Radio news


Chicago startup Rivet News Radio echoes Zite and Pandora for audio news

Text-based journalism has Flipboard and Zite. Music has Pandora. Video has YouTube. Tapping into elements of all these services for a different form of media is Rivet News Radio, the first product from Chicago-based startup HearHere Radio LLC, which launched earlier this month.

The Rivet app — iOS only for now — taps into two of the day’s biggest buzzwords in echoing other new media successes: mobile-friendliness and customizability. It occupies an aural space somewhere between podcasts that you deliberately seek out and radio news that you listen to just because it’s on and you’re trapped in traffic during your commute. Read more


N.C. college boots radio show after it criticizes state representative

NC Policy Watch | The Rant
A North Carolina radio show pulled off the air by its community college sponsors after a complaint by a state representative earlier this month plans to return as a podcast, Sarah Ovaska reports.

Central Carolina Community College in Sanford told the three hosts of “The Rant” they would no longer be welcome to use campus facilities to record their show, which aired on the college’s FM radio station, WDCC. The move came after one of the three hosts posted criticism of state Rep. Mike Stone on the show’s Tumblr blog, which was later discussed on the show the same day. Read more

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Neal Conan: Decision to end Talk of the Nation ‘was not mine’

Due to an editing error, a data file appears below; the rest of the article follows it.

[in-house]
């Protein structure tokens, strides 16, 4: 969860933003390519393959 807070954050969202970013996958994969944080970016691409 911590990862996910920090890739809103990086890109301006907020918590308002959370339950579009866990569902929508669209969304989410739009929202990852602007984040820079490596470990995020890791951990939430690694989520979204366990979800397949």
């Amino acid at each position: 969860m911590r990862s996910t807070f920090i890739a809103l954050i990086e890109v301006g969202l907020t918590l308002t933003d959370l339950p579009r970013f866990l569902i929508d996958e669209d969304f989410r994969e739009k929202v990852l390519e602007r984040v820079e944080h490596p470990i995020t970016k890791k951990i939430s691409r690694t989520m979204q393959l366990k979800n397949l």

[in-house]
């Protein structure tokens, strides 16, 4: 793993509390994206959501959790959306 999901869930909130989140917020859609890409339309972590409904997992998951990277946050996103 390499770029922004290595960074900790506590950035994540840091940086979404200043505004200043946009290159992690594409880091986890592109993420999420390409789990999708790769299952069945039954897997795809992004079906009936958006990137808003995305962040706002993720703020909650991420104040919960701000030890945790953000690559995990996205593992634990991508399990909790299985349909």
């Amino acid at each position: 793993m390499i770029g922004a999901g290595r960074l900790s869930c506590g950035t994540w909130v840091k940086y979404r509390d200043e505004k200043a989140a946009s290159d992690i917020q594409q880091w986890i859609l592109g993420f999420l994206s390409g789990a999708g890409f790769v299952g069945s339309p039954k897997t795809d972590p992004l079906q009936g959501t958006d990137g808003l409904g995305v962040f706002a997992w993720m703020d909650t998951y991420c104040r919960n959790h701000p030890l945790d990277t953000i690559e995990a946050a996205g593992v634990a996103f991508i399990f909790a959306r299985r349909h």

Neal Conan, the host of “Talk of the Nation,” didn’t use the “R word” when talking about the end of his 11-year stint on the call-in radio show.

“While I will definitely be changing my life after I leave NPR, I would not describe the next phase as ‘retirement,’” he wrote in an email to Poynter. “I will want to catch up on eleven years’ sleep, but expect to remain engaged in public life as a writer, speaker and, who knows, maybe on the radio.”

Conan did not go into detail about NPR’s decision to end production of “Talk of the Nation” and encourage member stations to pick up WBUR’s “Here & Now” instead. He did note, however, “the decision to cease production on TOTN was not mine.”
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NPR’s Kinsey Wilson explains switch from ‘Talk of the Nation’ to ‘Here and Now’

Kinsey Wilson, executive vice president and chief content officer for NPR, clarifies some of reasons why “Talk of the Nation” is headed off the air and is being replaced with lesser-known newsmagazine “Here & Now.”

He said in a phone interview Friday afternoon that while it’s time for NPR’s programming to evolve, that’s not a slight against “Talk of the Nation,” which first began in 1991.

“They really sort of set the standard for call-in shows. They are at the top of their game. Over time, many shows have used that model and adapted it to their needs [in local markets],” said Wilson, a Poynter trustee. “There’s a lot of abundance in that category. What’s not in abundance are shows like ‘Here & Now.’ There’s a real appetite on the part of listeners, program managers and member stations to bridge the gap in our programming.” Read more


NPR to end ‘Talk of the Nation,’ keep ‘Science Friday’

NPR | WBUR | The New York Times